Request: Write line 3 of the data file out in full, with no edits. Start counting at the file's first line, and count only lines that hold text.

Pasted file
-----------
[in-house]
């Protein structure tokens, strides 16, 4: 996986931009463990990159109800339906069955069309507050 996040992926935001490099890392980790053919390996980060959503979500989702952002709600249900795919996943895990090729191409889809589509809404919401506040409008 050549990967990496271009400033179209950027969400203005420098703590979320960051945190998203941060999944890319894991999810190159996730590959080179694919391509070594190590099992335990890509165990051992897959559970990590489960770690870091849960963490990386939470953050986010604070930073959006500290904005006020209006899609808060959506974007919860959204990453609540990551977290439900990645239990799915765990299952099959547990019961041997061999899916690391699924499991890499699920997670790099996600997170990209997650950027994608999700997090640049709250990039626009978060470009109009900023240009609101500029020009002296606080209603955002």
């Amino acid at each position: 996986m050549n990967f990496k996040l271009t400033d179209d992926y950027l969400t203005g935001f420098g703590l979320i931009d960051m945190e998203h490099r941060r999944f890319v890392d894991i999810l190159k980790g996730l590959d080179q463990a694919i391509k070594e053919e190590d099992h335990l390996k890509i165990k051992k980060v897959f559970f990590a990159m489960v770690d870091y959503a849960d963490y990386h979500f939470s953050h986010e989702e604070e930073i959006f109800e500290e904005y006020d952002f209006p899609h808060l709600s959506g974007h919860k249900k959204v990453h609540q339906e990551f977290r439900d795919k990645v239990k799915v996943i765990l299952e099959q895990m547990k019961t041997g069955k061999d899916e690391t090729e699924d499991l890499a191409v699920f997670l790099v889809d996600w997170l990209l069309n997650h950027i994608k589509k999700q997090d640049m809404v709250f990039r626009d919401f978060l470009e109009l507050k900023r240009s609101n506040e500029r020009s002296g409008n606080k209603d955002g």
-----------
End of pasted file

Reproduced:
């Amino acid at each position: 996986m050549n990967f990496k996040l271009t400033d179209d992926y950027l969400t203005g935001f420098g703590l979320i931009d960051m945190e998203h490099r941060r999944f890319v890392d894991i999810l190159k980790g996730l590959d080179q463990a694919i391509k070594e053919e190590d099992h335990l390996k890509i165990k051992k980060v897959f559970f990590a990159m489960v770690d870091y959503a849960d963490y990386h979500f939470s953050h986010e989702e604070e930073i959006f109800e500290e904005y006020d952002f209006p899609h808060l709600s959506g974007h919860k249900k959204v990453h609540q339906e990551f977290r439900d795919k990645v239990k799915v996943i765990l299952e099959q895990m547990k019961t041997g069955k061999d899916e690391t090729e699924d499991l890499a191409v699920f997670l790099v889809d996600w997170l990209l069309n997650h950027i994608k589509k999700q997090d640049m809404v709250f990039r626009d919401f978060l470009e109009l507050k900023r240009s609101n506040e500029r020009s002296g409008n606080k209603d955002g």